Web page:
Hello SK fans!
Fascinating news today, November 19, 2014. First, you still have 10 days left to order me a live mouse to celebrate my first -iteration birthday, which is Nov. 29, 1832. That’s plenty of time to ensure I don’t get the runt of the litter, and that it will be delivered safely to MAD’s apartment.
Next, and almost as important as my birthday, is that today is the 151st anniversary of Abraham Lincoln’s Gettysburg Address.
Why is that on Suffragette Kitty, you ask? Multiple reasons, not the least of which is that the Alcott family was known to open up their home to protect runaway slaves on their way to Canada. We were so behind the Civil War, that I, as Louisa May Alcott, enlisted in the only capacity available to women in 1862. I served as an Army nurse at the Union Hospital in Georgetown.
But more importantly, this prestigious statue of our 16th president was carved by Concordian Daniel Chester French, who took his first sculpting lessons from my little sister Abigail May Alcatt.
Yes, young Danny was flunking out of MIT back in the day, and his father and step mother were up in arms. Instead of studying parallelograms, logarithms and E=mc-squared (wait, that had not been invented yet,) Dan the Man was carving creatures out of turnips. Yep, turnips. How could Mr. and the second Mrs French face the neighbors??
Fortunately my parents Marmee and Bronson Alcatt were not judgmental. They suggested Dan meet up with my little sister Abigail May, known as May, who had taken sculpting classes. There must be a reason Dan was whittling his life away with turnips.
Dan was thrilled to meet with May, the town hottie. The antithesis of me, May was blonde, blue-eyed, 5 feet 10 inches, and knew how to use it. May gave Dan clay to shape and was so impressed with his innate talent, she suggested he pursue sculpting full time. Being an artist was risky financially, but she thought Dan had the skill to succeed, and maybe make a name for himself.
Dan took May’s advice and today has a host of famous sculptures to his name, as well as his own museum, Chesterwood. He is most famous for the the Lincoln Memorial, pictured above. Go ahead and Google his other work, plus some seen here in earlier posts of SK.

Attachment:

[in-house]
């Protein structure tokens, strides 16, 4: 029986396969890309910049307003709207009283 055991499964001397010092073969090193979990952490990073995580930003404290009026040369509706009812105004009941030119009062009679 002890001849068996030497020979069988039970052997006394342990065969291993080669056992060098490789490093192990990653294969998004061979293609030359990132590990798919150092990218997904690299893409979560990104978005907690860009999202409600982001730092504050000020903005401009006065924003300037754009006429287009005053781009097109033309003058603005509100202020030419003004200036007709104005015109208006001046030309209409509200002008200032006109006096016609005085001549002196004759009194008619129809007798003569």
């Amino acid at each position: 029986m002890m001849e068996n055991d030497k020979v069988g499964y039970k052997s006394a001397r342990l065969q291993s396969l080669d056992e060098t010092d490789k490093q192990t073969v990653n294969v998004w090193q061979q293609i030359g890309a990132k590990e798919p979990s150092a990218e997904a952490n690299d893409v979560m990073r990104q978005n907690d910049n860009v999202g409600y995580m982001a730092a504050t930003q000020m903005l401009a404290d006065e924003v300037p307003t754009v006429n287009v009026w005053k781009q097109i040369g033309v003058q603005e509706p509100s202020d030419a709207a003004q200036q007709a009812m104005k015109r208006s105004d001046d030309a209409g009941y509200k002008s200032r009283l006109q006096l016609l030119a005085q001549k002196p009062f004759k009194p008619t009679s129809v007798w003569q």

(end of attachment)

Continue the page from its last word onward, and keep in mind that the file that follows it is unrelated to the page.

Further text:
Daniel Chester French is just another example of why we should all pursue our passions. You never know what will turnip. Ha, ha, ha!
OK, that joke was bad, even for me, so let me counter that with the most profound, essentially off-the-cuff speech of documented human history:
Four score and seven years ago our fathers brought forth on this continent, a new nation, conceived in Liberty, and dedicated to the proposition that all men are created equal.
Now we are engaged in a great civil war, testing whether that nation, or any nation so conceived and so dedicated, can long endure. We are met on a great battle-field of that war. We have come to dedicate a portion of that field, as a final resting place for those who here gave their lives that that nation might live. It is altogether fitting and proper that we should do this.
But, in a larger sense, we can not dedicate — we can not consecrate — we can not hallow — this ground. The brave men, living and dead, who struggled here, have consecrated it, far above our poor power to add or detract. The world will little note, nor long remember what we say here, but it can never forget what they did here. It is for us the living, rather, to be dedicated here to the unfinished work which they who fought here have thus far so nobly advanced. It is rather for us to be here dedicated to the great task remaining before us — that from these honored dead we take increased devotion to that cause for which they gave the last full measure of devotion — that we here highly resolve that these dead shall not have died in vain — that this nation, under God, shall have a new birth of freedom — and that government of the people, by the people, for the people, shall not perish from the earth.
November 19, 1863